The real WC for Women is down near the end near the Snack Stand. It was dirty, and there was a line. There was a man in green cleaner’s coveralls who occasionally ran a damp mop over the floor making it slippery, he also opened the doors of the stalls of women who hadn’t locked the door properly. It was a rather revolting situation, but there were no other bathrooms.

When I got back to Gavin and our boarding area 22, a voice came on the loudspeaker asking us to exit the area so we could have our boarding passes scanned (again). We dutifully trekked out and formed two lines, one for questions, one for boarding card checking.

My question, where was the little lady to check our boarding cards? Fortunately we had company in our five-to-ten minute wait. Two robust comfortably dressed women from an “unsafe country” (some where in Africa, I missed the name), discussed the regulations (which they didn’t mind), and the very rude airport personal (their main gripe).

The two women were well spoken, educated and up-to-date on some pop-culture. They looked forward to going back to “Bean-Town,” and were very sociable. “Unsafe country” or not, the only way they’d be dangerous would be in a large well organized group, like the PTA, STUCO or a Human Rights Organization, fighting injustice and bad cafeteria food.

They were cheerfully disgruntled and had quite a few things to say about it all, and shared a few of their gems of wisdom with us: “George Bush is not the President of this country” (in response to being told the regulations were Bush’s fault) “If you want to search me get a room! Don’t go showin’ my skin to men!” (in response to being felt up by airport security personal) “That’s just rude, they are so rude!” (their general consensus of the airport personal). I couldn’t disagree with any of it.

At 10:30 a voice came over the loud speaker “Ladies and Gentlemen due to a mechanical problem we will not have information about when we will board until 11:30.” We were supposed to board at 10 and leave at 11.

Gavin turned to me:
“What time is it?”
“And we won’t know when we can board until 11:30?”
“And we can’t leave the gate?”
“Having fun yet?”
“Welcome to hell.”

In the distance a small child started screaming. All around us passengers started to grumble. It would be a long day. Fortunately Boston is our final destination.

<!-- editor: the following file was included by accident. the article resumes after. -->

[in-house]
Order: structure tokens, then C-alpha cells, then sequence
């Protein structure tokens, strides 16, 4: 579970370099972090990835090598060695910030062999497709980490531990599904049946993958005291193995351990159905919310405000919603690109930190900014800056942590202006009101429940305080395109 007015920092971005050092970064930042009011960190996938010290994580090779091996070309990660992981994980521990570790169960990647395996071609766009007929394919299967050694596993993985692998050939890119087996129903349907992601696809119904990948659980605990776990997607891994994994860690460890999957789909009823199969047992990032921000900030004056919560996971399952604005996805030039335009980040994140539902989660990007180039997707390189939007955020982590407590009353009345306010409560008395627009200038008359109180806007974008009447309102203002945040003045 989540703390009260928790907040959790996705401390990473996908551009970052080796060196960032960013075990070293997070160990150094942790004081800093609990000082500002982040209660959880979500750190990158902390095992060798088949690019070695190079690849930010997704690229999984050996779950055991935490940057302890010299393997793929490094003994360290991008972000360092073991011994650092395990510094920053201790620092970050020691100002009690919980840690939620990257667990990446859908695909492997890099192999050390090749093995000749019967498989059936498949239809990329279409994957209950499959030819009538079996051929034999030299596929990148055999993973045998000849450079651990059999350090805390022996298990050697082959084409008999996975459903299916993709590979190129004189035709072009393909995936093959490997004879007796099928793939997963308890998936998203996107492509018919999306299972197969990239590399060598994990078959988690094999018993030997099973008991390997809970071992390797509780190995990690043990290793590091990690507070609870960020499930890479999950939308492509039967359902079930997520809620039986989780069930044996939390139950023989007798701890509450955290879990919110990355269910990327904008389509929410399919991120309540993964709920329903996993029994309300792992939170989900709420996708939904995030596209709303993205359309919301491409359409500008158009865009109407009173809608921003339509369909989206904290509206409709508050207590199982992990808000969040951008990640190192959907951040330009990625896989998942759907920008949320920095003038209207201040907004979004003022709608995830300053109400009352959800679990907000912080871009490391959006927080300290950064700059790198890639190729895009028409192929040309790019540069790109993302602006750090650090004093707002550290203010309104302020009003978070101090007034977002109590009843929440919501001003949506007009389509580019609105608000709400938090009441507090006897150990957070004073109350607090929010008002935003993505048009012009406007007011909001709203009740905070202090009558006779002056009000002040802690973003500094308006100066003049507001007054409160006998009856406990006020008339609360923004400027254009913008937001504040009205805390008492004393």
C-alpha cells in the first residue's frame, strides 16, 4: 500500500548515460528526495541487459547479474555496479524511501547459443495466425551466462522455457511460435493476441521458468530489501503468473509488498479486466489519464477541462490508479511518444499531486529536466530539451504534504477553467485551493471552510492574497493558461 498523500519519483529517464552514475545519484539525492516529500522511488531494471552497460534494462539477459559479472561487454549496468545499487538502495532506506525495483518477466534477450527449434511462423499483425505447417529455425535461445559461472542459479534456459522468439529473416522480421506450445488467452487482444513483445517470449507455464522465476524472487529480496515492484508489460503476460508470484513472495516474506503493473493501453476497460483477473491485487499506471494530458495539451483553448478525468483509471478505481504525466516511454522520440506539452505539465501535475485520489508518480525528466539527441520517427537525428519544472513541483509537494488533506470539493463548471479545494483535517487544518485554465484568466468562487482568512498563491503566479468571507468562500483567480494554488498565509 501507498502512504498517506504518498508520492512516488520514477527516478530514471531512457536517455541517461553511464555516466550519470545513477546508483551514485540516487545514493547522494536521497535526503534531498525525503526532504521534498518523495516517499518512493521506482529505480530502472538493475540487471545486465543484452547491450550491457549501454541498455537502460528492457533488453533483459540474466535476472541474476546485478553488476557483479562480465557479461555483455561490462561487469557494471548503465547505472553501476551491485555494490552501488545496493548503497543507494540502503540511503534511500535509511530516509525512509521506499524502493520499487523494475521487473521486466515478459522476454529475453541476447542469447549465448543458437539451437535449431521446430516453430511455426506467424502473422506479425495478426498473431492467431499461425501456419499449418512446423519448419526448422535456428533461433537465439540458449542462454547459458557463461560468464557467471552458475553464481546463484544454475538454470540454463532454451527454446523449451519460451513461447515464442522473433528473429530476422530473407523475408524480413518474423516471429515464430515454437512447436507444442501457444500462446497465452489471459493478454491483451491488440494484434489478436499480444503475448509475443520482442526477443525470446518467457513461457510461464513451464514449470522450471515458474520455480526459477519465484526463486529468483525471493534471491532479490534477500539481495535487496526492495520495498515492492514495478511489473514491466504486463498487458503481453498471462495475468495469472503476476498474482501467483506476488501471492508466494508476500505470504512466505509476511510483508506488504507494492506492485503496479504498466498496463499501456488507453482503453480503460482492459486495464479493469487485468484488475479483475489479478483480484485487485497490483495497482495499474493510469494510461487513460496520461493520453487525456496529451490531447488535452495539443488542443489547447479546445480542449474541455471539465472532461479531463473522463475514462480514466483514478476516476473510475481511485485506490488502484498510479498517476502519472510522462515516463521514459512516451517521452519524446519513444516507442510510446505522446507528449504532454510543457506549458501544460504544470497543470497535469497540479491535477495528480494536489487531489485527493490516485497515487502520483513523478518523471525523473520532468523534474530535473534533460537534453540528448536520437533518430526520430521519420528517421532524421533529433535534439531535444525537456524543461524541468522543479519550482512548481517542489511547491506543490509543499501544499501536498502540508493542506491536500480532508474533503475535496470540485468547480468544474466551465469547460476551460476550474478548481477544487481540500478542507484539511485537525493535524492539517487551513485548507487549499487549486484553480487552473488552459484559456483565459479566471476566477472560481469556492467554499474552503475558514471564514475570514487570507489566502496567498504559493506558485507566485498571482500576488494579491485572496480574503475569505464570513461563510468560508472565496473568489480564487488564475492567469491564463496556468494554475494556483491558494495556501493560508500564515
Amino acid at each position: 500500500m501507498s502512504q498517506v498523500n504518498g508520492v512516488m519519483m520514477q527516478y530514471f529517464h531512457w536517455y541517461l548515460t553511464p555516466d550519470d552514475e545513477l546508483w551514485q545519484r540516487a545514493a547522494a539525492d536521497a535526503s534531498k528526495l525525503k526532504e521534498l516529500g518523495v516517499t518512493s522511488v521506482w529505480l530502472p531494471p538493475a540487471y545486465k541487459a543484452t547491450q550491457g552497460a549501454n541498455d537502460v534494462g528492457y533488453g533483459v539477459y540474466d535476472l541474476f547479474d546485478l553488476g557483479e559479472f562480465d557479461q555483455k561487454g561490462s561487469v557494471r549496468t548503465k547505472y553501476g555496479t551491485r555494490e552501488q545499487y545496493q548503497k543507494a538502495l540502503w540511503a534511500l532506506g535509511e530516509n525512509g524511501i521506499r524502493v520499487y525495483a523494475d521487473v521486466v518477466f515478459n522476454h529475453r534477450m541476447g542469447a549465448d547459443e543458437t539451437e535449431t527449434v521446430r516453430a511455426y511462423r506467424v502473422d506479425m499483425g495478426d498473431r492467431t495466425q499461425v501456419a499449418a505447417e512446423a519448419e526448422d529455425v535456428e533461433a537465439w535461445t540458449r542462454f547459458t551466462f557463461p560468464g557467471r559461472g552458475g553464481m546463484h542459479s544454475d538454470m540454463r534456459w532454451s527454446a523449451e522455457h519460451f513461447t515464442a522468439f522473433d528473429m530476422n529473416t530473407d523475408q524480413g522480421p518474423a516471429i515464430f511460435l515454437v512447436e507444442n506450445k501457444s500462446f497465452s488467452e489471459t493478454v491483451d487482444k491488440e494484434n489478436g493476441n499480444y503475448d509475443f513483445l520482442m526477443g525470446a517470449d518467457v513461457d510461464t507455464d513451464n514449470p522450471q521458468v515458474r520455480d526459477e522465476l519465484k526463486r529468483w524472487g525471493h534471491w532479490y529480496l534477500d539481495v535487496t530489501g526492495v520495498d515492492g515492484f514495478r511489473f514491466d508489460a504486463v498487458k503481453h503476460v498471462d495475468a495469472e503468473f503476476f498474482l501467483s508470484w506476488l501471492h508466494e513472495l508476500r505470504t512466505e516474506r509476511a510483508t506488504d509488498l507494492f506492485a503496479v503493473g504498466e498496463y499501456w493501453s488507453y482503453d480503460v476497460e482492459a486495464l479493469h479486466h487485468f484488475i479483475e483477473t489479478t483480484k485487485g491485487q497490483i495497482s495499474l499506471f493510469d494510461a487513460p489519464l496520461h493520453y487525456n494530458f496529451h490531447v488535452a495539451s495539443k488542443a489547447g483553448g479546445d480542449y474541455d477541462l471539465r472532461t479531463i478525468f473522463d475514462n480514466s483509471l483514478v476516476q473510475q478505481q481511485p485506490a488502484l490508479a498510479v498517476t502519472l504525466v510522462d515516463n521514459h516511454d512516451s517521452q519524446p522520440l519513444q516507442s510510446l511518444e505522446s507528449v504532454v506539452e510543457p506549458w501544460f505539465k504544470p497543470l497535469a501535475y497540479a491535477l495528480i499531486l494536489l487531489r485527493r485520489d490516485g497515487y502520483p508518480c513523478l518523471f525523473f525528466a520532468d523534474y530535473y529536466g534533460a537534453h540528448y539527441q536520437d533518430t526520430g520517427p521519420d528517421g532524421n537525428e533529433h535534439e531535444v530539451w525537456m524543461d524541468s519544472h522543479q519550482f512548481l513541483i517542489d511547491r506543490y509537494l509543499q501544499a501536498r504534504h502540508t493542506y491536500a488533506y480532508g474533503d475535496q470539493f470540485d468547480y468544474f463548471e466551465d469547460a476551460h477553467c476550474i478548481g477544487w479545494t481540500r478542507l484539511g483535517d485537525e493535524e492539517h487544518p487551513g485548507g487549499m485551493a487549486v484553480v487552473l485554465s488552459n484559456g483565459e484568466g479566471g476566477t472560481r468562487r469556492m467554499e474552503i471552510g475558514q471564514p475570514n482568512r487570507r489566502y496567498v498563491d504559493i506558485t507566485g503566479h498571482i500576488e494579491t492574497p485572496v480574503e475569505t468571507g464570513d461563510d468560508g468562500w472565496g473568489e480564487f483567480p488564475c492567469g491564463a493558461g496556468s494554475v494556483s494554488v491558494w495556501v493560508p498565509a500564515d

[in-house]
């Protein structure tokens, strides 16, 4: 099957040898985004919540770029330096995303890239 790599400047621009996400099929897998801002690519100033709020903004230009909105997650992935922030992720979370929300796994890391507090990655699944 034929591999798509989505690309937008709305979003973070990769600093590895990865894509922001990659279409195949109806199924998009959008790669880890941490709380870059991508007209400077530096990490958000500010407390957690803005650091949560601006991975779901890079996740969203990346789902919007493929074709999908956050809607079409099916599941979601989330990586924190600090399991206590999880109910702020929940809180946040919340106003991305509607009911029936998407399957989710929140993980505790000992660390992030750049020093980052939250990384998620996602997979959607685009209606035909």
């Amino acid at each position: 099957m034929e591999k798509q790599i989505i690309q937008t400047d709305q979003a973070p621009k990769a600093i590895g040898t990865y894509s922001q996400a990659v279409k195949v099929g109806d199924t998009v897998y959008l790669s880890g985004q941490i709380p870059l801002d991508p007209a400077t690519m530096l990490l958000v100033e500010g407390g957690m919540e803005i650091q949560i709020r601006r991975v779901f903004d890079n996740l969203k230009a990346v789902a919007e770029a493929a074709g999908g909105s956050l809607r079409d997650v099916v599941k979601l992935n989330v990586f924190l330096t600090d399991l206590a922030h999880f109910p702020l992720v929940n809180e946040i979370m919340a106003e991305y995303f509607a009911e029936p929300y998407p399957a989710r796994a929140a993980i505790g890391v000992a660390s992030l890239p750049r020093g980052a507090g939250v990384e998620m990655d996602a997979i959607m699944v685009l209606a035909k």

I checked the prices for the T-Mobil internet Hot Spot usage. Eight euros for an hour, or 2 euros for 15 minutes, payable via credit card. I think not. The 18 euros for the 24-hour usage at the hotel was outrageous enough.

We boarded at 10:45 am. We were in row 55 out of 56 in the middle row, aisle and the seat next to the aisle. Gavin accused me of picking awful seats until I pointed out that he’d booked the flights.

The flight wasn’t too awful as flights go. The last half hour the baby behind us felt the need to loudly express it’s unhappiness at whatever the situation it had back there in row 56 was, which was, by far, the most unplesant part of our trip.

During the turbulance in the landing a bottle of white wine broke in the bin above me and slowly dripped onto me during the landing and taxiing. One of the other passanger’s bags got soaked, happily our bags were in a different bin.

Immigration went easily. Germany 10 days, weather was lovely (the woman looked envious), saw Oma for her 87th, stamp-stamp go on through. Baggage claim too a bit longer,
but everything came out fine. The machine belched luggage for about twenty minutes before spweing out our bags with their matching green-and-white stripped luggage belts.

Customs was equally easy. We declared we had spent 66.50 in Euros and we’d carefully itimized it. It was a bit of a joke really. Five euros on post cards, a Berlin Bear Figurine, a Glass Frog Prince, a Bear for the neighbor, Gummi Bears and Cocolates, and a book. Really big spenders. The guy glanced at us and our customs delceration and waved us past.

The taxi ride home was terrifying. Our apartment was still standing, our plants were OK, our window is still festering with rot, and we are ordering pizza for dinner.